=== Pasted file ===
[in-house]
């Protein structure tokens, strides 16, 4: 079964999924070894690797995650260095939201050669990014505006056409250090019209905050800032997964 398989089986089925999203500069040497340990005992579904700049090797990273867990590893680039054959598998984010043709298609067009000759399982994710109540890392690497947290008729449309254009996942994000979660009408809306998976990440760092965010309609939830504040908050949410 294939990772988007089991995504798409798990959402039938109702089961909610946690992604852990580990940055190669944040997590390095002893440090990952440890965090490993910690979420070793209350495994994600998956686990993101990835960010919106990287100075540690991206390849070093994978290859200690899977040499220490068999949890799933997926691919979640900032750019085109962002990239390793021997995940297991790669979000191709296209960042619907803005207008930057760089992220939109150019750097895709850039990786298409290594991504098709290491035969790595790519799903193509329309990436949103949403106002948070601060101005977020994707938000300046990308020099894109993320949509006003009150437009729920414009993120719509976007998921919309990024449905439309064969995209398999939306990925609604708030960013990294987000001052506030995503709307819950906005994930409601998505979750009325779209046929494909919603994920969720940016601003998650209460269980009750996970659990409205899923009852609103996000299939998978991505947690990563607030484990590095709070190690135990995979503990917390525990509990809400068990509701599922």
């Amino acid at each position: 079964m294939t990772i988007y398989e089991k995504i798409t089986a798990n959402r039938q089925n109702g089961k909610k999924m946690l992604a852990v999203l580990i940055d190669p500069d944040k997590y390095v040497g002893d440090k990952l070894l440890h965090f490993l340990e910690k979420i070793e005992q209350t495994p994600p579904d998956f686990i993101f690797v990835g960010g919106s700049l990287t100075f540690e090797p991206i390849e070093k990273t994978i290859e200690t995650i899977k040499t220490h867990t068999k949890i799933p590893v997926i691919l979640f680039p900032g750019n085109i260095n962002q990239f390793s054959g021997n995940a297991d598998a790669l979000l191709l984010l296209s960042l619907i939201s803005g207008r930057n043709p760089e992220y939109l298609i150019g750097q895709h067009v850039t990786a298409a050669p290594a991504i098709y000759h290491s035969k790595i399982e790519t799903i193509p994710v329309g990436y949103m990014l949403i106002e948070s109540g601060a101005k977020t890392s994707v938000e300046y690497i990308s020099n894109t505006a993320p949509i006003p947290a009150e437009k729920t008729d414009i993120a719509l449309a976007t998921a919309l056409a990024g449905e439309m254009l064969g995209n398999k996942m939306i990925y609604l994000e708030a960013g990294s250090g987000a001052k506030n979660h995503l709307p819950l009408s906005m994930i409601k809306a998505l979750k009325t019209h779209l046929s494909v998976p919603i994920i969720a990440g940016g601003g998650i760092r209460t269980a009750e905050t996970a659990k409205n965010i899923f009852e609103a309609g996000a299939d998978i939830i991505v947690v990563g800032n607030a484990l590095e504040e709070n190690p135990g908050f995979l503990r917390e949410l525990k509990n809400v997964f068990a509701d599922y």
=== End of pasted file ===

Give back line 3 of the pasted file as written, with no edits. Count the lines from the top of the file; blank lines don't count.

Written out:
């Amino acid at each position: 079964m294939t990772i988007y398989e089991k995504i798409t089986a798990n959402r039938q089925n109702g089961k909610k999924m946690l992604a852990v999203l580990i940055d190669p500069d944040k997590y390095v040497g002893d440090k990952l070894l440890h965090f490993l340990e910690k979420i070793e005992q209350t495994p994600p579904d998956f686990i993101f690797v990835g960010g919106s700049l990287t100075f540690e090797p991206i390849e070093k990273t994978i290859e200690t995650i899977k040499t220490h867990t068999k949890i799933p590893v997926i691919l979640f680039p900032g750019n085109i260095n962002q990239f390793s054959g021997n995940a297991d598998a790669l979000l191709l984010l296209s960042l619907i939201s803005g207008r930057n043709p760089e992220y939109l298609i150019g750097q895709h067009v850039t990786a298409a050669p290594a991504i098709y000759h290491s035969k790595i399982e790519t799903i193509p994710v329309g990436y949103m990014l949403i106002e948070s109540g601060a101005k977020t890392s994707v938000e300046y690497i990308s020099n894109t505006a993320p949509i006003p947290a009150e437009k729920t008729d414009i993120a719509l449309a976007t998921a919309l056409a990024g449905e439309m254009l064969g995209n398999k996942m939306i990925y609604l994000e708030a960013g990294s250090g987000a001052k506030n979660h995503l709307p819950l009408s906005m994930i409601k809306a998505l979750k009325t019209h779209l046929s494909v998976p919603i994920i969720a990440g940016g601003g998650i760092r209460t269980a009750e905050t996970a659990k409205n965010i899923f009852e609103a309609g996000a299939d998978i939830i991505v947690v990563g800032n607030a484990l590095e504040e709070n190690p135990g908050f995979l503990r917390e949410l525990k509990n809400v997964f068990a509701d599922y």